The exchange was a telling sign of how the hard-core group — better known for its violent tangles with immigrants in downtown Athens and for the Nazi salutes that some members perform at rallies — has been trying to broaden its appeal, capitalizing on fears that illegal immigration has grown out of control at a time when the economy is bleeding jobs.
But even if Golden Dawn fails to enter Parliament (3 percent vote threshold needed), it has already had an impact on the broader political debate. In response to the fears over immigration and rising crime, Greece’s two leading parties — the Socialist Party and the center-right New Democracy Party — have also tapped into nationalist sentiment and are tacking hard right in a campaign in which immigration has become as central as the economy.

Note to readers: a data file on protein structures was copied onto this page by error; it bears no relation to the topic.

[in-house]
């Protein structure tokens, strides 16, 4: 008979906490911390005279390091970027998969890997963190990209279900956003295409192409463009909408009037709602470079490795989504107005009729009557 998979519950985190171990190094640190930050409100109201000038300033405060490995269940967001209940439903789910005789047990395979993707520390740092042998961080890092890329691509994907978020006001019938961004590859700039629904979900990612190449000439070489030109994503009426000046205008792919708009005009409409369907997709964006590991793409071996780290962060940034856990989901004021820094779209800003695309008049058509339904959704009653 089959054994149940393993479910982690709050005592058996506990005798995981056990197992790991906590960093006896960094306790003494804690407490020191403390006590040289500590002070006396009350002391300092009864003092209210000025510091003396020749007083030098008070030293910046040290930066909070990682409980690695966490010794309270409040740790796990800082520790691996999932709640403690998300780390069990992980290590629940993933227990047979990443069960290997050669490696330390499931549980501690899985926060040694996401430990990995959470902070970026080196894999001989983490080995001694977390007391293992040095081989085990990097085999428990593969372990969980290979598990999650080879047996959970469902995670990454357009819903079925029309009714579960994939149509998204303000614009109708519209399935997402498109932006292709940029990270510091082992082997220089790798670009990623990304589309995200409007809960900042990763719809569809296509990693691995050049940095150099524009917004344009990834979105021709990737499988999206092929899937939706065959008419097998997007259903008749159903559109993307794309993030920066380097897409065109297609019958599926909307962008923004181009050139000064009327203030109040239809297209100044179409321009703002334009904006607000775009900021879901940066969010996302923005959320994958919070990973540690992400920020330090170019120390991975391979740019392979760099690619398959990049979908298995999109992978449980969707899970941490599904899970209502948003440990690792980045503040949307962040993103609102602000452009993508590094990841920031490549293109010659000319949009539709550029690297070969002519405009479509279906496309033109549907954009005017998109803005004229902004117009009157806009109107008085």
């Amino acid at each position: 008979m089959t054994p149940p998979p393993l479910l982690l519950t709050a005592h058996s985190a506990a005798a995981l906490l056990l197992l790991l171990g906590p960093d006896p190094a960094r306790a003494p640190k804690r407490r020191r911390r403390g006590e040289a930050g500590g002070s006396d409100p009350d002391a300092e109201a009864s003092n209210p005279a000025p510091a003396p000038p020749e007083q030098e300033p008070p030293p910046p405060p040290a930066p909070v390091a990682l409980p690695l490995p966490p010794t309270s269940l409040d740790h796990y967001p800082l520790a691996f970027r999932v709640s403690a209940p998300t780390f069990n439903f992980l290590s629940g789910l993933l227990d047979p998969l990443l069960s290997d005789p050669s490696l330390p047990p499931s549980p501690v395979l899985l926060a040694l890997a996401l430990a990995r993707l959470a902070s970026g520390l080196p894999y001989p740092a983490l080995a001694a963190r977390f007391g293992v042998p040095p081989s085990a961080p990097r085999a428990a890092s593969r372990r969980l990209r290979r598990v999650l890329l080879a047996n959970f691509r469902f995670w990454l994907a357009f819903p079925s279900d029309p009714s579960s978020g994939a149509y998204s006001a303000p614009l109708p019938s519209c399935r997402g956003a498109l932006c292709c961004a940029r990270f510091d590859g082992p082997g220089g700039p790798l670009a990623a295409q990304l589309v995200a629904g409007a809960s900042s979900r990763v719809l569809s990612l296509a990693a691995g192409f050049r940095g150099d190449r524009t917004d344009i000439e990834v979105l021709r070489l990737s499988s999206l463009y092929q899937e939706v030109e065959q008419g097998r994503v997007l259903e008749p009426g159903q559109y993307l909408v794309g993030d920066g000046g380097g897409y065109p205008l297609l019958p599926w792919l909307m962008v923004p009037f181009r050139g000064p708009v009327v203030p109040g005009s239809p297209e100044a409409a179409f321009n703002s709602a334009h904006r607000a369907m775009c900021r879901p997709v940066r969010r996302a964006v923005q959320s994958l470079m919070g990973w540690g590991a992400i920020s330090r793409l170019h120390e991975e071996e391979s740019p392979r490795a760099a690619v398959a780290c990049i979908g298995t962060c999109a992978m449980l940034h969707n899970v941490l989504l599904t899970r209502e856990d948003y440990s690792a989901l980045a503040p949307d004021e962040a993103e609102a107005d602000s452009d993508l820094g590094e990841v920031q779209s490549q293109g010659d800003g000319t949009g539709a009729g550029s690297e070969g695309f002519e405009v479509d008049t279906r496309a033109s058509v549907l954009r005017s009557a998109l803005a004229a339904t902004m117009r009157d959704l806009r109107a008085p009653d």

Last week, Evangelos Venizelos, who is running in the national elections as Socialist Party leader, warned that “Parliament cannot become a place for those nostalgic for fascism and Nazism.”
Watch from MEGA (in Greek):